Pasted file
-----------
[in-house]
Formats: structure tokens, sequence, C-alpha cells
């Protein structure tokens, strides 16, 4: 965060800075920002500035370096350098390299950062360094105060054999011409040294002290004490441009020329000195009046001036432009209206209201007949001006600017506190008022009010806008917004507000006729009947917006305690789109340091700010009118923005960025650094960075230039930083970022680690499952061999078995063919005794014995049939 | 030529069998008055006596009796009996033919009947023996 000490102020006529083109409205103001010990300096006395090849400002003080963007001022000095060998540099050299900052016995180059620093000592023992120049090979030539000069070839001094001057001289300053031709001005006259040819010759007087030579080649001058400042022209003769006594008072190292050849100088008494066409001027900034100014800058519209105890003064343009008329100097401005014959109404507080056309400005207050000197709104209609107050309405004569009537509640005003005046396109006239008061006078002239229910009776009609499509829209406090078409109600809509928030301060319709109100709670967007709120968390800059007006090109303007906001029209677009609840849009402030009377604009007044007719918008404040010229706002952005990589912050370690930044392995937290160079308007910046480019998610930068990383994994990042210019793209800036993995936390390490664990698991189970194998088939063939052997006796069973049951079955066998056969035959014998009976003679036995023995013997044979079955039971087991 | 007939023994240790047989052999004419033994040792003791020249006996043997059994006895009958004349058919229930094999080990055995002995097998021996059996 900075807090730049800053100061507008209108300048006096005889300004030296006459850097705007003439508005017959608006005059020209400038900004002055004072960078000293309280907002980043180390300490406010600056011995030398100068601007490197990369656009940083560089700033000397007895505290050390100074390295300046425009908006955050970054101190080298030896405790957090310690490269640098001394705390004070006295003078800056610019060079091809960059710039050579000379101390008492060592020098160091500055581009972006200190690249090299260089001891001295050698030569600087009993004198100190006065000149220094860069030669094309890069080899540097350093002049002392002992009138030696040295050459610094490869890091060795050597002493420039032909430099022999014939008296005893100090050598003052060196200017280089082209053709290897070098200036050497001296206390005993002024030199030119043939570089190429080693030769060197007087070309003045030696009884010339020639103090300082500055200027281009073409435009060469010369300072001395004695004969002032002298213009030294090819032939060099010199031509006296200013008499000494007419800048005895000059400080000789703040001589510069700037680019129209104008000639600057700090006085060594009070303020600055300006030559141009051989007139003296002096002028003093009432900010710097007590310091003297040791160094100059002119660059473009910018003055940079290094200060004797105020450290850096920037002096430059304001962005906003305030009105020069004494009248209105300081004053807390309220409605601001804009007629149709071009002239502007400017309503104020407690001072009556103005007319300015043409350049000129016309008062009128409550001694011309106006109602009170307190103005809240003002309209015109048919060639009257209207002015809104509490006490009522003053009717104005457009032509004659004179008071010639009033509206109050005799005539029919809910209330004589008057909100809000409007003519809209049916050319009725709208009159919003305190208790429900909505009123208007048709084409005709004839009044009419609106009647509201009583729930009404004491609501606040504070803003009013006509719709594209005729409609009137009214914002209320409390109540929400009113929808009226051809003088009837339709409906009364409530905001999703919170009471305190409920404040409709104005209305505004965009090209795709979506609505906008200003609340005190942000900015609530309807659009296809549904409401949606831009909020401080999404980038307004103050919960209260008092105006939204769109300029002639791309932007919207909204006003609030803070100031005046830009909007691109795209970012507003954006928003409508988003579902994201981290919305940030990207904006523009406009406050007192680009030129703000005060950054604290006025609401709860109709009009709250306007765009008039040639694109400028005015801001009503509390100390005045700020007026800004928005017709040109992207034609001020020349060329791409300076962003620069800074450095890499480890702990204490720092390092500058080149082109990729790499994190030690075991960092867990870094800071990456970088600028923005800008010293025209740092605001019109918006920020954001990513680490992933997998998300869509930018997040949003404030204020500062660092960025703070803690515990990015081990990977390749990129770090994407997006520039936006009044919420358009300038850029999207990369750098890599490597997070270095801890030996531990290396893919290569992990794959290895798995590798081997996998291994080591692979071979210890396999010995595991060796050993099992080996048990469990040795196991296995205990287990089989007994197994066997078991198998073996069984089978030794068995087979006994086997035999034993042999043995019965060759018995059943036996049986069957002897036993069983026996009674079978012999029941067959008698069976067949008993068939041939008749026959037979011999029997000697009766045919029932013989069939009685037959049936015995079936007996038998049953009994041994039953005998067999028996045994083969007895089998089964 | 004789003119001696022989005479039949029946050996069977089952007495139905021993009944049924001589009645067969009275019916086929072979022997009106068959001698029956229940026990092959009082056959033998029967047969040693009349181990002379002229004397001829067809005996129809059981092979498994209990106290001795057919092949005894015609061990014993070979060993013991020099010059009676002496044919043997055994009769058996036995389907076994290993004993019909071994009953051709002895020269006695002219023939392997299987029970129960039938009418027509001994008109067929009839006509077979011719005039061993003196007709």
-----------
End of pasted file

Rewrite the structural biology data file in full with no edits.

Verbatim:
[in-house]
Formats: structure tokens, sequence, C-alpha cells
């Protein structure tokens, strides 16, 4: 965060800075920002500035370096350098390299950062360094105060054999011409040294002290004490441009020329000195009046001036432009209206209201007949001006600017506190008022009010806008917004507000006729009947917006305690789109340091700010009118923005960025650094960075230039930083970022680690499952061999078995063919005794014995049939 | 030529069998008055006596009796009996033919009947023996 000490102020006529083109409205103001010990300096006395090849400002003080963007001022000095060998540099050299900052016995180059620093000592023992120049090979030539000069070839001094001057001289300053031709001005006259040819010759007087030579080649001058400042022209003769006594008072190292050849100088008494066409001027900034100014800058519209105890003064343009008329100097401005014959109404507080056309400005207050000197709104209609107050309405004569009537509640005003005046396109006239008061006078002239229910009776009609499509829209406090078409109600809509928030301060319709109100709670967007709120968390800059007006090109303007906001029209677009609840849009402030009377604009007044007719918008404040010229706002952005990589912050370690930044392995937290160079308007910046480019998610930068990383994994990042210019793209800036993995936390390490664990698991189970194998088939063939052997006796069973049951079955066998056969035959014998009976003679036995023995013997044979079955039971087991 | 007939023994240790047989052999004419033994040792003791020249006996043997059994006895009958004349058919229930094999080990055995002995097998021996059996 900075807090730049800053100061507008209108300048006096005889300004030296006459850097705007003439508005017959608006005059020209400038900004002055004072960078000293309280907002980043180390300490406010600056011995030398100068601007490197990369656009940083560089700033000397007895505290050390100074390295300046425009908006955050970054101190080298030896405790957090310690490269640098001394705390004070006295003078800056610019060079091809960059710039050579000379101390008492060592020098160091500055581009972006200190690249090299260089001891001295050698030569600087009993004198100190006065000149220094860069030669094309890069080899540097350093002049002392002992009138030696040295050459610094490869890091060795050597002493420039032909430099022999014939008296005893100090050598003052060196200017280089082209053709290897070098200036050497001296206390005993002024030199030119043939570089190429080693030769060197007087070309003045030696009884010339020639103090300082500055200027281009073409435009060469010369300072001395004695004969002032002298213009030294090819032939060099010199031509006296200013008499000494007419800048005895000059400080000789703040001589510069700037680019129209104008000639600057700090006085060594009070303020600055300006030559141009051989007139003296002096002028003093009432900010710097007590310091003297040791160094100059002119660059473009910018003055940079290094200060004797105020450290850096920037002096430059304001962005906003305030009105020069004494009248209105300081004053807390309220409605601001804009007629149709071009002239502007400017309503104020407690001072009556103005007319300015043409350049000129016309008062009128409550001694011309106006109602009170307190103005809240003002309209015109048919060639009257209207002015809104509490006490009522003053009717104005457009032509004659004179008071010639009033509206109050005799005539029919809910209330004589008057909100809000409007003519809209049916050319009725709208009159919003305190208790429900909505009123208007048709084409005709004839009044009419609106009647509201009583729930009404004491609501606040504070803003009013006509719709594209005729409609009137009214914002209320409390109540929400009113929808009226051809003088009837339709409906009364409530905001999703919170009471305190409920404040409709104005209305505004965009090209795709979506609505906008200003609340005190942000900015609530309807659009296809549904409401949606831009909020401080999404980038307004103050919960209260008092105006939204769109300029002639791309932007919207909204006003609030803070100031005046830009909007691109795209970012507003954006928003409508988003579902994201981290919305940030990207904006523009406009406050007192680009030129703000005060950054604290006025609401709860109709009009709250306007765009008039040639694109400028005015801001009503509390100390005045700020007026800004928005017709040109992207034609001020020349060329791409300076962003620069800074450095890499480890702990204490720092390092500058080149082109990729790499994190030690075991960092867990870094800071990456970088600028923005800008010293025209740092605001019109918006920020954001990513680490992933997998998300869509930018997040949003404030204020500062660092960025703070803690515990990015081990990977390749990129770090994407997006520039936006009044919420358009300038850029999207990369750098890599490597997070270095801890030996531990290396893919290569992990794959290895798995590798081997996998291994080591692979071979210890396999010995595991060796050993099992080996048990469990040795196991296995205990287990089989007994197994066997078991198998073996069984089978030794068995087979006994086997035999034993042999043995019965060759018995059943036996049986069957002897036993069983026996009674079978012999029941067959008698069976067949008993068939041939008749026959037979011999029997000697009766045919029932013989069939009685037959049936015995079936007996038998049953009994041994039953005998067999028996045994083969007895089998089964 | 004789003119001696022989005479039949029946050996069977089952007495139905021993009944049924001589009645067969009275019916086929072979022997009106068959001698029956229940026990092959009082056959033998029967047969040693009349181990002379002229004397001829067809005996129809059981092979498994209990106290001795057919092949005894015609061990014993070979060993013991020099010059009676002496044919043997055994009769058996036995389907076994290993004993019909071994009953051709002895020269006695002219023939392997299987029970129960039938009418027509001994008109067929009839006509077979011719005039061993003196007709």